First eight HiWishes
Posted: 1 April
The first batch of pictures of Mars to be chosen by the public and imaged as part of the HiWish project using the HiRISE camera on NASA’s Mars Reconnaissance Orbiter (MRO), have revealed collapsing volcanoes, boulder strewn plains and dune-filled valleys on the red planet.
HiWish was launched in January inviting members of the public to log onto its website at http://uahirise.org/hiwish and suggest regions of Mars that they would like to see MRO’s High Resolution Imaging Science Experiment (HiRISE) image. So far 1,000 suggestions have been received, and you can still log on and suggest your own ideas, describing why you think they would make scientifically valuable images. Given that only one percent of the planet has been imaged so far by HiRISE, which can see objects as small as a metre across, there is still practically an entire planet left for you to help explore!
As a taster of what is possible, here are the first eight images released as part of the HiWish project. All images: NASA/JPL/University of Arizona.
An ancient system of valleys, Samara Valles extends in total over 1,000 kilometres across the southern highlands, gently sloping towards Mars’ northern lowlands in Chryse Basin. The valley floors are hundreds of metres wide, and as can be seen in this close-up section captured by HiRISE, dunes of fine dust ripple across the surface. The valley walls exhibit sedimentary layering and deposits that describe the geological history of the site and its formation. To see a full image of Samara Valles, click here.
In the northernmost regions of Utopia Planitia, thousands of boulders litter the landscape, with ‘blotches’ of boulders lining the rim of an ancient crater, now filled in with dust and yet more boulders. The boulders themselves are ejecta debris, excavated by this impact and others in the region. To see the full, wider picture click here.
Straddling the northern lowlands and the southern highlands, this lobate debris apron in Deuteronilus Mensae is full of pure ice and is residue of one of the red planet’s past episodes of glaciation, when ice reached down to nearly the mid-latitudes as the tilt of the planet changed to a high obliquity around ten million years ago. The apron is extending from an elevated region of land called a mesa, with ice rich flows down the mesa’s slopes linking the two. To see the full image, click here.
On the northern flank of Olympus Mons, the largest volcano in the Solar System, a seven kilometre high cliff is crumbling underneath the weight of the volcano. Harder layers of lava persist, while in the cavities between them are soft layers of dust and volcanic ash. The crumbling cliff has formed a giant landslide, which can be better seen on the wider image, here.
This bumpy, eroded terrain is found on the floor of Palos Crater, weathered by water erosion from a time long ago when the a river running in the 180-kilometre long valley Tinto Vallis breached the walls of Palos Crater. The taller stretches or terrain are composed of denser, harder rock of layered fluvial sediments that are not as easily eroded as the softer rock between them that has been worn down. If you look closely, you can see that the erosion extends down to an even smaller scale, with metre-sized polygonal blocks etched into the taller rock. For the full image, click here.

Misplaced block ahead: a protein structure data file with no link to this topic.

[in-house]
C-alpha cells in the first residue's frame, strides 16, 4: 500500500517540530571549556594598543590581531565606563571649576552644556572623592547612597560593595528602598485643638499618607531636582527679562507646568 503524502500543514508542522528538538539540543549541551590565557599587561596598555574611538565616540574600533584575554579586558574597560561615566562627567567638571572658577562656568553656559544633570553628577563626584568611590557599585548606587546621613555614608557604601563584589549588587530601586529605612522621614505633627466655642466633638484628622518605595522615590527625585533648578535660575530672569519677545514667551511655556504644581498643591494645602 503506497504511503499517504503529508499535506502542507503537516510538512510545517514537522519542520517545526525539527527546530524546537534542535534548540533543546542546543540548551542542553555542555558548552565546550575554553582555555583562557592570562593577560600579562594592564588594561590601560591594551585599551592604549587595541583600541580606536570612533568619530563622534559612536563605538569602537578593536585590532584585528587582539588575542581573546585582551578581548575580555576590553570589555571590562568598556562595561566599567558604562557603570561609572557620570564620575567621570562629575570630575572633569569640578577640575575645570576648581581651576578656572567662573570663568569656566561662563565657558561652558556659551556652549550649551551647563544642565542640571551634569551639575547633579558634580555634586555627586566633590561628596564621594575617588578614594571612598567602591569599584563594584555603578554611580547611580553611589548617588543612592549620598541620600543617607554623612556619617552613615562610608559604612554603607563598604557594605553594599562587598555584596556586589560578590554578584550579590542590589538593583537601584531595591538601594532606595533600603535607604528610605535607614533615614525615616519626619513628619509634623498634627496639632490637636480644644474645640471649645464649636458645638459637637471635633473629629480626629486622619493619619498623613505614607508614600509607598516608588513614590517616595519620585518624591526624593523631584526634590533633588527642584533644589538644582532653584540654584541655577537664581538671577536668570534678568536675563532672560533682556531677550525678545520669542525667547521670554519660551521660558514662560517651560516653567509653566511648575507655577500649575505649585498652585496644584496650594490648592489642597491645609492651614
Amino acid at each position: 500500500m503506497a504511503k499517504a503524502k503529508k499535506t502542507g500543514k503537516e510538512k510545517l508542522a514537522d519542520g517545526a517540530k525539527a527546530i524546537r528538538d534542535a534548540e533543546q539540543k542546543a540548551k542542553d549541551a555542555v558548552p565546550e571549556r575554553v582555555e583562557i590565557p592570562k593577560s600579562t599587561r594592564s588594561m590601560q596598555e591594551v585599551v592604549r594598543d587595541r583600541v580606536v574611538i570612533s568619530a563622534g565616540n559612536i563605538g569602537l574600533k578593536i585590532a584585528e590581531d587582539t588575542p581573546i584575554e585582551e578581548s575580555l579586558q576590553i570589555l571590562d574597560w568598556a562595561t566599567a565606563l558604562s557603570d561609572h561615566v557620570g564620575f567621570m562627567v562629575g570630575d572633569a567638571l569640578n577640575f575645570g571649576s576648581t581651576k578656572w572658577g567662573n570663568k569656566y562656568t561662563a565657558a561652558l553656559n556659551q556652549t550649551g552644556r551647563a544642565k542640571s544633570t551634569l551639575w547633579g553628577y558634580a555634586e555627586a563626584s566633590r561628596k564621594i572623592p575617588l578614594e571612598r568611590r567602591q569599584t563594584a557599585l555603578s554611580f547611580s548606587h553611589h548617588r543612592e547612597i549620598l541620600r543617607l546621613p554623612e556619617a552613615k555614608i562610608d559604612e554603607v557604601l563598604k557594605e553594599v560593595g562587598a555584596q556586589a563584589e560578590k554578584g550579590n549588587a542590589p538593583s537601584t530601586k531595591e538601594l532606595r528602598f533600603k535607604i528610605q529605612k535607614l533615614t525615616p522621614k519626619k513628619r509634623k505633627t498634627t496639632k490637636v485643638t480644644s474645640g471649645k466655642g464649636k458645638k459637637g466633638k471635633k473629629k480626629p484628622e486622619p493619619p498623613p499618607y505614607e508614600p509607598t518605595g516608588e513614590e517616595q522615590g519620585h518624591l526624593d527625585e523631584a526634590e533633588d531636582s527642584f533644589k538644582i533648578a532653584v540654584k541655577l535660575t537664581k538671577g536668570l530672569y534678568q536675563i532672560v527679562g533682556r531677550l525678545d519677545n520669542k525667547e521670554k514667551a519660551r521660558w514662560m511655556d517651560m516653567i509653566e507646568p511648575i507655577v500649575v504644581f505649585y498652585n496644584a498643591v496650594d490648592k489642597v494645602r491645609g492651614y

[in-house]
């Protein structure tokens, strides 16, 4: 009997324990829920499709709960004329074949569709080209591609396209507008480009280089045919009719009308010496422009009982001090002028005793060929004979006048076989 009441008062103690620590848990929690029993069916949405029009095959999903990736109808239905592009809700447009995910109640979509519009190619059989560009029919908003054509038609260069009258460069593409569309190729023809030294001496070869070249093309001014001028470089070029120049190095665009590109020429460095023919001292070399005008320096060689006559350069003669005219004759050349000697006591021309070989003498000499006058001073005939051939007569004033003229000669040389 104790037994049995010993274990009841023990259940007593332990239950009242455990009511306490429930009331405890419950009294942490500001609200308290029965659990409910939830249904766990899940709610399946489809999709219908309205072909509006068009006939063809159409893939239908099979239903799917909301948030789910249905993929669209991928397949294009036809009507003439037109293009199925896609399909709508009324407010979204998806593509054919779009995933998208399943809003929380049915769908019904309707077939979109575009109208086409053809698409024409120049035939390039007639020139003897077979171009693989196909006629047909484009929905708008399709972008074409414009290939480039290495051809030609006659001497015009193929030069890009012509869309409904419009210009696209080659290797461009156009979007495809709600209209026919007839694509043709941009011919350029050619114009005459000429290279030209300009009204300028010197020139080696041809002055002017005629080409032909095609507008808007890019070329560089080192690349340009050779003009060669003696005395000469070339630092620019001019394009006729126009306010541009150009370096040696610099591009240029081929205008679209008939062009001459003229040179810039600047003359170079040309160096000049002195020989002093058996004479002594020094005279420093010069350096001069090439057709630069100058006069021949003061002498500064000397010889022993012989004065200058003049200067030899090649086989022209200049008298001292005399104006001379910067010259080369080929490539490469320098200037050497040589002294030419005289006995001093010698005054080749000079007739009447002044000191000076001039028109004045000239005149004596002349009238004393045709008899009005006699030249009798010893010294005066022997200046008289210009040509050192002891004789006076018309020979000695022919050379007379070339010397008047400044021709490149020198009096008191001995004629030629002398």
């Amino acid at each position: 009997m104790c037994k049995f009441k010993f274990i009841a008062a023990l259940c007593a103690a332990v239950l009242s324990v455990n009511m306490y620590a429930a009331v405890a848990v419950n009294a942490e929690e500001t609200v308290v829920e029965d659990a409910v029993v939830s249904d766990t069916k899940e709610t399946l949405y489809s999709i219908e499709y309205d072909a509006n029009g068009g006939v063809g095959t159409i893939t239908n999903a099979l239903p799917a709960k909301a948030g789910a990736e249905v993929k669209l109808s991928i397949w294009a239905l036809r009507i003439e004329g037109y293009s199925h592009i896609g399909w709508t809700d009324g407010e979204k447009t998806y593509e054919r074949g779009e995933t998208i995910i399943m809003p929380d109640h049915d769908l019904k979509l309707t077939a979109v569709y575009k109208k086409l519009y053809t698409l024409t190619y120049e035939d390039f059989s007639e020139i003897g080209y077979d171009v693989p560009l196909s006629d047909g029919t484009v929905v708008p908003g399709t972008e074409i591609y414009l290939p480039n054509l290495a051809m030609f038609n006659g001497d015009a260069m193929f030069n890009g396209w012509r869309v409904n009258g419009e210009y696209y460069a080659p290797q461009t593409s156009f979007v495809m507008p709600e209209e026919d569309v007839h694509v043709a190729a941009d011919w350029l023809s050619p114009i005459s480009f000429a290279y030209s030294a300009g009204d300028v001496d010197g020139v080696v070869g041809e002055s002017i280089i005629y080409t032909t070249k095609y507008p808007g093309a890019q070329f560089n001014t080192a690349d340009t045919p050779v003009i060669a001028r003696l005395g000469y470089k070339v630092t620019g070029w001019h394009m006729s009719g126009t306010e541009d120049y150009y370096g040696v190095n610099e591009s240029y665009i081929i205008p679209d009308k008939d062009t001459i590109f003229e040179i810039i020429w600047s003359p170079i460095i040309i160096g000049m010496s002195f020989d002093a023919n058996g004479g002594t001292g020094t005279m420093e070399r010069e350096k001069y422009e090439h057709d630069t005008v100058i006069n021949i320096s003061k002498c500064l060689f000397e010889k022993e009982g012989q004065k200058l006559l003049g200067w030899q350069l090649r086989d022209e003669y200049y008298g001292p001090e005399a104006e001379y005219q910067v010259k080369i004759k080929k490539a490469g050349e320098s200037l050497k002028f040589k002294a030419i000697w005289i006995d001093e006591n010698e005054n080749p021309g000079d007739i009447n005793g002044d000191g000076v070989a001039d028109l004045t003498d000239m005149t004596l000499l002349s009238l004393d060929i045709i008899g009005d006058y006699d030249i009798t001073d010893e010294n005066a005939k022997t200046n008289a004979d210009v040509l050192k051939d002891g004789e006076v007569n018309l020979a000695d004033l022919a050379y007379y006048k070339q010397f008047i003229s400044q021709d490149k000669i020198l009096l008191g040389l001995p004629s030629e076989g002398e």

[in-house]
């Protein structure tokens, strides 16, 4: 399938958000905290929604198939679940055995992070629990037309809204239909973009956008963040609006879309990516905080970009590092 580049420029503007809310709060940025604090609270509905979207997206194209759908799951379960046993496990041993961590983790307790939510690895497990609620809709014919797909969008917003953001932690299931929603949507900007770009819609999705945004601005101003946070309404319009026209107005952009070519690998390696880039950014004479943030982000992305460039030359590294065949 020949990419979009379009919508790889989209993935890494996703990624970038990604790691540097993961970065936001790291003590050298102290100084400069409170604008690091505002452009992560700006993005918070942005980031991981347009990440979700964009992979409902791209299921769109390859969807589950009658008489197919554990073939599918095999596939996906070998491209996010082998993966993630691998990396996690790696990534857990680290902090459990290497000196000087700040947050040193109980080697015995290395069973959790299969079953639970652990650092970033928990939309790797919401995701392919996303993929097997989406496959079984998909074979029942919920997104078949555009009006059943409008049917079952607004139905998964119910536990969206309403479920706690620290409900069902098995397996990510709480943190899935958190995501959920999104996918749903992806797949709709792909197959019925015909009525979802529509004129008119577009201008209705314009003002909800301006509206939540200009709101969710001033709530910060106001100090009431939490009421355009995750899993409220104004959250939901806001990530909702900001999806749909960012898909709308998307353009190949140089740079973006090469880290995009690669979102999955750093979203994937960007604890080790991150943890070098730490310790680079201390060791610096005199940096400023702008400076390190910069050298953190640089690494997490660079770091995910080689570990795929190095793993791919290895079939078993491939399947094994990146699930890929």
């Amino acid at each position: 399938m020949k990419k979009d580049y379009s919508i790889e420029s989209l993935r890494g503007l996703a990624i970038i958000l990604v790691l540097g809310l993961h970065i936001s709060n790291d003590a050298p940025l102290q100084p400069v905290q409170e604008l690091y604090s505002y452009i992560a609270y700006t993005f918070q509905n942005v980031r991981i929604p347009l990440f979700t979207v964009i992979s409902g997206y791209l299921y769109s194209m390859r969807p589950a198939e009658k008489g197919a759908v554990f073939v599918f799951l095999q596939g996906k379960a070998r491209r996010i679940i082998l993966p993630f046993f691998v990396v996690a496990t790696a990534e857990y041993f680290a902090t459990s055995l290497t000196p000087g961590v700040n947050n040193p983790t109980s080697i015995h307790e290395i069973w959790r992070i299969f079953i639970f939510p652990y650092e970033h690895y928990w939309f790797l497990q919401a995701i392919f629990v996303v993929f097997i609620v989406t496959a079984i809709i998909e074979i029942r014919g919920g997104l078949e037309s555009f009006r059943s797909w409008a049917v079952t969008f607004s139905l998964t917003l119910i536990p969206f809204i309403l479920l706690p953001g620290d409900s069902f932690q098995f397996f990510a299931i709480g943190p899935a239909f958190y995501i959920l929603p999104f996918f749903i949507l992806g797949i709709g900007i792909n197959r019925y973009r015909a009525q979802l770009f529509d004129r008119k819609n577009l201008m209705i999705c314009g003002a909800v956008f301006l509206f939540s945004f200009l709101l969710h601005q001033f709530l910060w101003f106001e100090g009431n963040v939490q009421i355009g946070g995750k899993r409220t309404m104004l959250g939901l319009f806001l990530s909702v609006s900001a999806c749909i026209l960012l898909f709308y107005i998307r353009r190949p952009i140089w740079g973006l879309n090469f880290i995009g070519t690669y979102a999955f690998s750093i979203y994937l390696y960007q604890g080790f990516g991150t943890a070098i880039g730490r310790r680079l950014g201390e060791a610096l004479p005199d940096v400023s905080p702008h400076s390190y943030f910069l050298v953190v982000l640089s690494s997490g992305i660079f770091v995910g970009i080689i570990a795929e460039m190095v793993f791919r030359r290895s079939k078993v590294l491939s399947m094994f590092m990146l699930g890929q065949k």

Dust conceals a hill outside a 30-kilometre wide crater in Zephyria Tholus, a hill that has uncertain origins. Based on observations from MRO’s predecessor, Mars Global Surveyor, the hill had been hypothesised as being a volcano. Taking the opportunity to prove that hypothesis, this HiWish image was thwarted by thick layers of dust covering the bedrock, hiding its true origin. For a look at the full image, click here.
You could be forgiven for thinking you are looking at a close-up of Saturn’s rings, but these concentric arcs are actually icy layers at Mars’ north pole, which are layered with deposits that record how Mars’ climate has changed over millions, even billions of years. Seen here are the edges of the layers in the one-kilometre thick ice sheet, which are ending at a gently curving slope. For the full image, see here.
A region filled with plateaus and mesas called Aureum Chaos reveals volcanic and sedimentary deposits stacked up in layers along cliff faces. The mesas may have formed when either ice or groundwater departed the reason, causing part of the land to sink or be weather away, leaving deep gorges amidst the plateaus. The deposits buried in the cliff faces may reveal exactly what happened here. Also, if you look carefully, you can see dark lines running down the cliffs – these are tracks left by boulders that have rolled down the cliff walls to the valleys below. For the full image, click here.
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